15 Jun 2017 15:25 IST

How Swachh Bharat can yield us an Usain Bolt

Our country of 1.2 billion people, has won only a grand total of 28 Olympic medals

The champion runner who is to retire in August?

The same. The flamboyant Jamaican sprinter is arguably one of the greatest athletes of all time, and the fastest human in history. ‘Lightning Bolt’ is also the only sprinter ever to win the ‘triple double’: gold medals in 100m and 200m in three consecutive Olympics.

Sure, but what’s he got to do with Swachh Bharat?

We’ll get to that in a bit. To connect the dots, you have to understand the ecosystem in Jamaica, a country of 2.8 million people, that produced not just one Usain Bolt, but an army of prodigiously gifted athletes who have performed way above their league at the Olympics. Indicatively, since 1948, Jamaicans have won a total of 77 Olympic medals, all but one of which were in athletics.

What’s India’s record like?

Pretty dismal. Our country of 1.2 billion people, which has participated in the Olympics since 1900, has won a grand total of 28 Olympic medals; eight of its nine gold medals were won in field hockey, and in athletics, it has won only two silver medals in all these years.

So, what’s your point?

To understand why India underperforms in athletics (as in many sports), it helps to know what makes Jamaica an athletic outperformer.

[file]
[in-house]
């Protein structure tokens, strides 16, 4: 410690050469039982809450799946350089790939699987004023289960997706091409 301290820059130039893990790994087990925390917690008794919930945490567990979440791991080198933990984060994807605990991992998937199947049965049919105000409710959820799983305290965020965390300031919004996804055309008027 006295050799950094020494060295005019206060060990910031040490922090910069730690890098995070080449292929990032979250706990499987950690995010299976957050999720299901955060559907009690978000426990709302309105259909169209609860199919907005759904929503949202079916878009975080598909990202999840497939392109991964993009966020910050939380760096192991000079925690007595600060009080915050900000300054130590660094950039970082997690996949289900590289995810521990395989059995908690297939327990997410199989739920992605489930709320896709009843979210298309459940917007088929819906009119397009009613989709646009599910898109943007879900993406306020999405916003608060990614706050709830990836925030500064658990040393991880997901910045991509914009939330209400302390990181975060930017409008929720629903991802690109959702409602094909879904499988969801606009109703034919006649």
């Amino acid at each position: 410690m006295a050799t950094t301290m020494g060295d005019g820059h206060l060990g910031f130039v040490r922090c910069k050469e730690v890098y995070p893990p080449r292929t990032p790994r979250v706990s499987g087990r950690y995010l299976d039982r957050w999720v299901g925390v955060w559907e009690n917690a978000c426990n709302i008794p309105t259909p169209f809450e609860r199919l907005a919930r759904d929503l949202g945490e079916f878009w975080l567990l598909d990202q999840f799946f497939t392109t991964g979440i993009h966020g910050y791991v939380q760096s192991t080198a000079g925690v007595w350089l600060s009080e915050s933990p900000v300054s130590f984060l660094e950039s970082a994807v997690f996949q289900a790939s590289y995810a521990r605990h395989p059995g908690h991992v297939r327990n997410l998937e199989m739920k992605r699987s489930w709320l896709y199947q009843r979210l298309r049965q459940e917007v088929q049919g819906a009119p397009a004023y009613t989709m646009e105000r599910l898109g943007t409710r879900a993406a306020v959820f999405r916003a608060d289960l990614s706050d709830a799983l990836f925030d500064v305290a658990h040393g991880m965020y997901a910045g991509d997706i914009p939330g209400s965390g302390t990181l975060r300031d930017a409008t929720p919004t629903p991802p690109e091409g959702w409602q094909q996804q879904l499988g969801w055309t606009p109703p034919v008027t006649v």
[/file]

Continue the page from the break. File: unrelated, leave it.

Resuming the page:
Is there something in the Jamaican air?

There are many theories, including some fanciful ones, to account for Jamaica’s record in churning out super sprinters. One of them claimed Jamaicans are endowed with a ‘speed gene’, but DNA studies have debunked notions of a genetic predisposition. In any case, Jamaicans trace their ancestry to West Africa, which isn’t exactly an athletic superpower. Then there’s the ‘yam’ theory.

The what?

Errol Morrison, former president of the University of Technology in Kingston, who has studied Jamaican sporting prowess, says the country’s staple diet of yams and green bananas accounts in some measure for the excellence. But that too stands disproved: many other countries where people eat these tubers don’t produce champs.

Among other reasons cited by researchers at the University of West Indies is the aluminium-rich soil; evidently, aluminiun absorbed through a pregnant woman’s diet helps the foetus develop muscle fibers that are used in sprinting.

So what’s the secret sauce?

Jamaican-born Harvard sociologist Orlando Patterson has pointed to arguably the most convincing explanation: a public health campaign in Jamaica since the 1920s, which focussed on hygiene, clean water and fecal and mosquito control.

Think of it as a ‘Swachh Jamaica’ campaign. The success of the effort, spearheaded by Rockefeller Foundation specialists, yielded successive generations of healthy children who took to running, the ‘cheapest’ sport, and which was nurtured by a sporting culture.

Certainly sounds plausible.

Data backs it up well. As historical demographer James Riley notes in Poverty and Life Expectancy: The Jamaican Paradox, even on a low per-capita income, the country dramatically improved its life expectancy, from 36 in 1920 to 75 today. Currently, Jamaica’s child mortality rate is 16; India’s is 48. Jamaica ranks 94th on the Human Development Index; India is at a lowly 131.

And Swachh Bharat is the key?

A public health campaign may or may not yield us Olympic champs as a spinoff. But an earnest campaign, as opposed to the photo-op-driven one we saw in India, can certainly save millions of young lives and raise them to good health. And that’s worth a lot more than an Olympic gold medal.

(The article first appeared in The Hindu BusinessLine.)

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